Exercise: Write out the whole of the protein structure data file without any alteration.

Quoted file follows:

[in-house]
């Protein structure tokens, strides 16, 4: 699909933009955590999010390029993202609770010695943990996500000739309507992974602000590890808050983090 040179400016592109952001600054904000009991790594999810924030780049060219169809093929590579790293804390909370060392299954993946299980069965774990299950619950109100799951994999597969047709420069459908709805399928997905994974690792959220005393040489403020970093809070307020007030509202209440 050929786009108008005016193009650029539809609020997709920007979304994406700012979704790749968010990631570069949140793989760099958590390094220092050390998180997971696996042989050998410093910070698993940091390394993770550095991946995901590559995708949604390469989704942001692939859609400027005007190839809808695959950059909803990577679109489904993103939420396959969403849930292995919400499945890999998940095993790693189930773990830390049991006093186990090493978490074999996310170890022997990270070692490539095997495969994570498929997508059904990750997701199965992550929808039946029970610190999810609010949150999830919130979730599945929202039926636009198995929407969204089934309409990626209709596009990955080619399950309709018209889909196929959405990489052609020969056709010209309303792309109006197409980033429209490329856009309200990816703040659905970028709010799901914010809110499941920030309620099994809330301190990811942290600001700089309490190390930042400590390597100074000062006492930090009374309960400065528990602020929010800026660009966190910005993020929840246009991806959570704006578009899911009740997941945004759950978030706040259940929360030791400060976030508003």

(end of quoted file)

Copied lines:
[in-house]
């Protein structure tokens, strides 16, 4: 699909933009955590999010390029993202609770010695943990996500000739309507992974602000590890808050983090 040179400016592109952001600054904000009991790594999810924030780049060219169809093929590579790293804390909370060392299954993946299980069965774990299950619950109100799951994999597969047709420069459908709805399928997905994974690792959220005393040489403020970093809070307020007030509202209440 050929786009108008005016193009650029539809609020997709920007979304994406700012979704790749968010990631570069949140793989760099958590390094220092050390998180997971696996042989050998410093910070698993940091390394993770550095991946995901590559995708949604390469989704942001692939859609400027005007190839809808695959950059909803990577679109489904993103939420396959969403849930292995919400499945890999998940095993790693189930773990830390049991006093186990090493978490074999996310170890022997990270070692490539095997495969994570498929997508059904990750997701199965992550929808039946029970610190999810609010949150999830919130979730599945929202039926636009198995929407969204089934309409990626209709596009990955080619399950309709018209889909196929959405990489052609020969056709010209309303792309109006197409980033429209490329856009309200990816703040659905970028709010799901914010809110499941920030309620099994809330301190990811942290600001700089309490190390930042400590390597100074000062006492930090009374309960400065528990602020929010800026660009966190910005993020929840246009991806959570704006578009899911009740997941945004759950978030706040259940929360030791400060976030508003």